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San Diego County’s largest public school system has revived plans to delete all emails older than one year and will pull the trigger June 1, reports NBC San Diego.
San Diego Unified School District initially planned to make the purge last July without seeking board approval or public input, and originally planned to limit email retention to just six months. That plan drew criticism from open government and media groups, including VOSD, as well as employee unions, which expressed concern about the rush without training employees how to retain older emails they might need to keep.
District officials said last year old emails need to go for cost reasons and to alleviate the burden posed by public records requests. Officials have not clearly explained the costs at stake and confirmed the district is already using free cloud-based email systems. Claims last year the district spends millions to store emails on servers ended up including other non-email costs.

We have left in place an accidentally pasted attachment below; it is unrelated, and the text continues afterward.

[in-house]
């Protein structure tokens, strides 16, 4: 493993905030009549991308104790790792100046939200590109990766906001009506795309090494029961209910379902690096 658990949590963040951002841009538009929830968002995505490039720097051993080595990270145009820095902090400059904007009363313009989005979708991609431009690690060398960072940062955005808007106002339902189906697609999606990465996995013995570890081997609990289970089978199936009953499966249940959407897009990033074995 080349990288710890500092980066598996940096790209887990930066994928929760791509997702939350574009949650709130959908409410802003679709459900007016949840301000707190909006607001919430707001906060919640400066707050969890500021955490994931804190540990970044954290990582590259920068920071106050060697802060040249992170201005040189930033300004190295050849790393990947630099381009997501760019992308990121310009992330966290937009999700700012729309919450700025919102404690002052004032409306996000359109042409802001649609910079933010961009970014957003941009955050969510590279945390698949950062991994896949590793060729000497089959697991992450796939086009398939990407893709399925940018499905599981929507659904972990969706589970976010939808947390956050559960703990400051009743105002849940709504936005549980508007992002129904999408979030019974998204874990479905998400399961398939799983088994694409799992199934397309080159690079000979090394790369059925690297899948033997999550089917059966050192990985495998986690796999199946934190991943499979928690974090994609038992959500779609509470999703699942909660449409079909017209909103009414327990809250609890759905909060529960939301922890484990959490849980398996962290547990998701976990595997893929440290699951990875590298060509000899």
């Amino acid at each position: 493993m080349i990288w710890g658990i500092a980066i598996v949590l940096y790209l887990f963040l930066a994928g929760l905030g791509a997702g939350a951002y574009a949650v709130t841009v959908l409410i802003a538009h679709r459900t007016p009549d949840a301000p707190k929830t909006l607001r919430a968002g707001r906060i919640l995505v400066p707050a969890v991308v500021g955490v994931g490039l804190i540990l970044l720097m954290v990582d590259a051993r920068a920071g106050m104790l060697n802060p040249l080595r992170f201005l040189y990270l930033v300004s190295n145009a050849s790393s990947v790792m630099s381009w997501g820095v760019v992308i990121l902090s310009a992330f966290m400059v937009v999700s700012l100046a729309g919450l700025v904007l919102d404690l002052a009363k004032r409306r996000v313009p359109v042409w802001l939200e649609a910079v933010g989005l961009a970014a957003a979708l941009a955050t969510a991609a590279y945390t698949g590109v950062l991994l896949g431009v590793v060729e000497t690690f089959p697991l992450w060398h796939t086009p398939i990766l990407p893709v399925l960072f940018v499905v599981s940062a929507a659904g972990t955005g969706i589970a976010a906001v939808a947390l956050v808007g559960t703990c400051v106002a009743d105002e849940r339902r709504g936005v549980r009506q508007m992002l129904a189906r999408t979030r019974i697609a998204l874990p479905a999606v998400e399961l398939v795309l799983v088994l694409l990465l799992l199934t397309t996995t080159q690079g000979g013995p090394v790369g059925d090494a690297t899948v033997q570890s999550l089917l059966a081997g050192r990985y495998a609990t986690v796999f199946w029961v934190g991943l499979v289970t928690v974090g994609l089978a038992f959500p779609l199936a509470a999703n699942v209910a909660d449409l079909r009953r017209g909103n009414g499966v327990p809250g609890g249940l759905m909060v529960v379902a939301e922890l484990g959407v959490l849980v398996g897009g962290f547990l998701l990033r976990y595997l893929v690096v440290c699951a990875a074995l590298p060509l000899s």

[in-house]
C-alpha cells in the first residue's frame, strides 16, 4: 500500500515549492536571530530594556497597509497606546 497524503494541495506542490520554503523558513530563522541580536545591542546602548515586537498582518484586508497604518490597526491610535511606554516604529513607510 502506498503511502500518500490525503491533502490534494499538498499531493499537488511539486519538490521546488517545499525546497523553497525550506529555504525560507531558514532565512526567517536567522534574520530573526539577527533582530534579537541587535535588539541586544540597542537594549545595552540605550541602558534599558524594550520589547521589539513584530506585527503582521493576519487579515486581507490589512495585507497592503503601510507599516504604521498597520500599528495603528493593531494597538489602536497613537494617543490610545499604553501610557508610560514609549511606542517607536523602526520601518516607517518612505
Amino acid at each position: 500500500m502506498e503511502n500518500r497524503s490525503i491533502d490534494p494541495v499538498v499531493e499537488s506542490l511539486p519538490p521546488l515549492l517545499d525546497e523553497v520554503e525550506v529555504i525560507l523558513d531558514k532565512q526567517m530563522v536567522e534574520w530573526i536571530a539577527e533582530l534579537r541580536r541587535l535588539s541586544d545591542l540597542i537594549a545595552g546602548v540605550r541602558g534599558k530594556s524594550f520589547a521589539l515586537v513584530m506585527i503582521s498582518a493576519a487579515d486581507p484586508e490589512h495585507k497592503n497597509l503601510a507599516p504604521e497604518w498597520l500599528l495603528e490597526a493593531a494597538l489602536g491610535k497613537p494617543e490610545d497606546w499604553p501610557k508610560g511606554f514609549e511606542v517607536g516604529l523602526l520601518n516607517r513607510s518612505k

VOSD has used district emails to shed light on the influence wielded by then-trustee Marne Foster, and emails helped us sort fact from fiction when reporting on the district’s artificial turf field problems. We are still waiting for 2016 budget-related emails requested more than a year ago – when the district faced a $124 million budget crisis – and recently had to fight to prevent the district from closing the request. It’s unclear whether those records will be preserved in the upcoming purge, or if the lengthy lag time that’s become routine for the district will prevent emails from ever seeing the light of day. By the time a request is fulfilled more than a year later, the emails sought may be gone.
The district’s one-year retention policy is shorter than a lot of other government agencies, some of which keep emails for two years or more. But it’s longer than some cities that keep emails a mere 30 to 180 days.